Home|Journals|Articles by Year|Audio Abstracts


Equijost. 2014; 2(1): 171-176


Atiku M., Sanda, A. R., Gwadangaji, S.U..


Organisms both plant and animals, dead or living, play an important role in the development and composition of soil through litter fall. These organisms add organic matter to the soil, aid the decay and decomposition of the soil, helps to improve soil structure and which in turn accounts for the richness and diversity of soil in any location. Soil takes a great deal of time to develop—thousands or even millions of years. As such, it is effectively a non-renewable resource. Yet even now, in many areas of the world, soil is under siege. Deforestation, over-development, and pollution from human made chemicals are just a few of the consequences. Soil science plays a key role in agriculture, helping farmers to select and support the crops on their land and to maintain fertile, healthy ground for planting. Understanding soil is also important in engineering and construction [10]. Soil engineers carry out detailed analysis of the soil prior to building roads, houses, industrial and retail complexes, and other structures. This paper reviews some basic concepts of litter fall. A literature was cited on nutrient cycling, the discussion was on types and causes of litter fall as well as benefits derivable for good soil development. Suggestions and Recommendations were made on how best to harvest and utilizes litter fall.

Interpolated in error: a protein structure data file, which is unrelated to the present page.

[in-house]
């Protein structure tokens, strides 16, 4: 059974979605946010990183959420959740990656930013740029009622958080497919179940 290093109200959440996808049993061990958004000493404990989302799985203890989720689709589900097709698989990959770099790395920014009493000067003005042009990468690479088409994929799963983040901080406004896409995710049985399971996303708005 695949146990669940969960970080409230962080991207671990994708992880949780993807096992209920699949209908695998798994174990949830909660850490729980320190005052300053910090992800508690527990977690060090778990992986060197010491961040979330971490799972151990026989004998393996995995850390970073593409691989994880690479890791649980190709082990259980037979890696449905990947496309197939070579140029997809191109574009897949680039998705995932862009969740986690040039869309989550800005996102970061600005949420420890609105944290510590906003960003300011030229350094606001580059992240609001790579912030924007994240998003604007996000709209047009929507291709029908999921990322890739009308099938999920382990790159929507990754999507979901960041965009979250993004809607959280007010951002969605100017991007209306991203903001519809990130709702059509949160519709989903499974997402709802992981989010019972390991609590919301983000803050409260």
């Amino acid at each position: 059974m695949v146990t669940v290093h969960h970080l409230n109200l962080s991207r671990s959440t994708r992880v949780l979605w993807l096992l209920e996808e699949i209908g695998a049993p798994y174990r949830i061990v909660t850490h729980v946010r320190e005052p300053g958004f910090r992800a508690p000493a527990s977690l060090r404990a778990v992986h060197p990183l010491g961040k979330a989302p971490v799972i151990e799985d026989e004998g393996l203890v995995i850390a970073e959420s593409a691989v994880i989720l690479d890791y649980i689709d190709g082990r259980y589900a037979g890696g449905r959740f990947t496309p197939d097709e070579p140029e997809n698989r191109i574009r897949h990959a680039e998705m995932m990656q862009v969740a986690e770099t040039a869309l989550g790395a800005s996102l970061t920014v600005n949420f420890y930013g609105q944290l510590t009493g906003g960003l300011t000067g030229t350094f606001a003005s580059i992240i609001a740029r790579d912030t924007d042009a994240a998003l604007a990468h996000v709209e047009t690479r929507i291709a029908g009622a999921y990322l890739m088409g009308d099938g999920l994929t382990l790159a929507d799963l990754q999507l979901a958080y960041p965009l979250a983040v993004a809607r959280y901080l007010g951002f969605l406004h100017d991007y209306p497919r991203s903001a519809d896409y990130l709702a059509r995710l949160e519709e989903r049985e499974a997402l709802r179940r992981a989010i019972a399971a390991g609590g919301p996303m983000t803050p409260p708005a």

Key words: Litter fall, Forest Soil, Decomposition, Nutrient cycling.

Full-text options

Share this Article

Online Article Submission
• ejmanager.com

ejPort - eJManager.com
Refer & Earn
About BiblioMed
License Information
Terms & Conditions
Privacy Policy
Contact Us

The articles in Bibliomed are open access articles licensed under Creative Commons Attribution 4.0 International License (CC BY), which permits use, sharing, adaptation, distribution and reproduction in any medium or format, as long as you give appropriate credit to the original author(s) and the source, provide a link to the Creative Commons licence, and indicate if changes were made. To view a copy of this licence, visit http://creativecommons.org/licenses/by/4.0/.